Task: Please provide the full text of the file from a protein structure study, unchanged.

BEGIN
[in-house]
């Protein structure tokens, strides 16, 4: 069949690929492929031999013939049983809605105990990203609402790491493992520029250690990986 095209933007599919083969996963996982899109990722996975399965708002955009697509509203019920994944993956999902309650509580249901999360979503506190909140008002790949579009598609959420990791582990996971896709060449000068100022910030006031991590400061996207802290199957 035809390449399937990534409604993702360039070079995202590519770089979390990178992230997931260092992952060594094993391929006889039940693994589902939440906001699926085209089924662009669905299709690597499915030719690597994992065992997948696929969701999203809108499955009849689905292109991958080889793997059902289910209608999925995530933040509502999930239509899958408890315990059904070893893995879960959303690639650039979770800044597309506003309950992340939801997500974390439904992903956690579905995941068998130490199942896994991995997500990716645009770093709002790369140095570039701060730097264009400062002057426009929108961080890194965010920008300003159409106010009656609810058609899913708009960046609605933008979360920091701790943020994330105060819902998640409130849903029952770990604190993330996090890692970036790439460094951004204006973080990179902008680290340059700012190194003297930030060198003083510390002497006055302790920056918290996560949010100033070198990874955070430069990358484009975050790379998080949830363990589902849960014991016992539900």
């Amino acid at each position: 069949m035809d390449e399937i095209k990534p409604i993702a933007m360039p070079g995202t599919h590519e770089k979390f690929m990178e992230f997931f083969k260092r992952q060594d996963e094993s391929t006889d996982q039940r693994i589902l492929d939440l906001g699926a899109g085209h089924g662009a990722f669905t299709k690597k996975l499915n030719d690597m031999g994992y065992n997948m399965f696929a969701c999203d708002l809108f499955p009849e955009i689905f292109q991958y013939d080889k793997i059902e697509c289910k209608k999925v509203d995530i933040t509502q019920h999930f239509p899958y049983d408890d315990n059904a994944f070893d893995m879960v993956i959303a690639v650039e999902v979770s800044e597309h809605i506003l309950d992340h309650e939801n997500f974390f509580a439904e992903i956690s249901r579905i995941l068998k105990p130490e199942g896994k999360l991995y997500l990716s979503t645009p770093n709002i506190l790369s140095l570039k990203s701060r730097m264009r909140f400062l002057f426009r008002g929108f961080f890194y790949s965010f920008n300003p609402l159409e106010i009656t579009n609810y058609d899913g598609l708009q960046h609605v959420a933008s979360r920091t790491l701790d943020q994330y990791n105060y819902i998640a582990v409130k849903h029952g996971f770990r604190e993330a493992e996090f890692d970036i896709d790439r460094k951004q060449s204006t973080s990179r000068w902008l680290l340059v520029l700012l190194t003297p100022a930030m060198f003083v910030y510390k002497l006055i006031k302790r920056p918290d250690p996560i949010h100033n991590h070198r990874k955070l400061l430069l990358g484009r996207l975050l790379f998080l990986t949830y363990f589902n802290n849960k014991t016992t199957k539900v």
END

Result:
[in-house]
């Protein structure tokens, strides 16, 4: 069949690929492929031999013939049983809605105990990203609402790491493992520029250690990986 095209933007599919083969996963996982899109990722996975399965708002955009697509509203019920994944993956999902309650509580249901999360979503506190909140008002790949579009598609959420990791582990996971896709060449000068100022910030006031991590400061996207802290199957 035809390449399937990534409604993702360039070079995202590519770089979390990178992230997931260092992952060594094993391929006889039940693994589902939440906001699926085209089924662009669905299709690597499915030719690597994992065992997948696929969701999203809108499955009849689905292109991958080889793997059902289910209608999925995530933040509502999930239509899958408890315990059904070893893995879960959303690639650039979770800044597309506003309950992340939801997500974390439904992903956690579905995941068998130490199942896994991995997500990716645009770093709002790369140095570039701060730097264009400062002057426009929108961080890194965010920008300003159409106010009656609810058609899913708009960046609605933008979360920091701790943020994330105060819902998640409130849903029952770990604190993330996090890692970036790439460094951004204006973080990179902008680290340059700012190194003297930030060198003083510390002497006055302790920056918290996560949010100033070198990874955070430069990358484009975050790379998080949830363990589902849960014991016992539900």
């Amino acid at each position: 069949m035809d390449e399937i095209k990534p409604i993702a933007m360039p070079g995202t599919h590519e770089k979390f690929m990178e992230f997931f083969k260092r992952q060594d996963e094993s391929t006889d996982q039940r693994i589902l492929d939440l906001g699926a899109g085209h089924g662009a990722f669905t299709k690597k996975l499915n030719d690597m031999g994992y065992n997948m399965f696929a969701c999203d708002l809108f499955p009849e955009i689905f292109q991958y013939d080889k793997i059902e697509c289910k209608k999925v509203d995530i933040t509502q019920h999930f239509p899958y049983d408890d315990n059904a994944f070893d893995m879960v993956i959303a690639v650039e999902v979770s800044e597309h809605i506003l309950d992340h309650e939801n997500f974390f509580a439904e992903i956690s249901r579905i995941l068998k105990p130490e199942g896994k999360l991995y997500l990716s979503t645009p770093n709002i506190l790369s140095l570039k990203s701060r730097m264009r909140f400062l002057f426009r008002g929108f961080f890194y790949s965010f920008n300003p609402l159409e106010i009656t579009n609810y058609d899913g598609l708009q960046h609605v959420a933008s979360r920091t790491l701790d943020q994330y990791n105060y819902i998640a582990v409130k849903h029952g996971f770990r604190e993330a493992e996090f890692d970036i896709d790439r460094k951004q060449s204006t973080s990179r000068w902008l680290l340059v520029l700012l190194t003297p100022a930030m060198f003083v910030y510390k002497l006055i006031k302790r920056p918290d250690p996560i949010h100033n991590h070198r990874k955070l400061l430069l990358g484009r996207l975050l790379f998080l990986t949830y363990f589902n802290n849960k014991t016992t199957k539900v």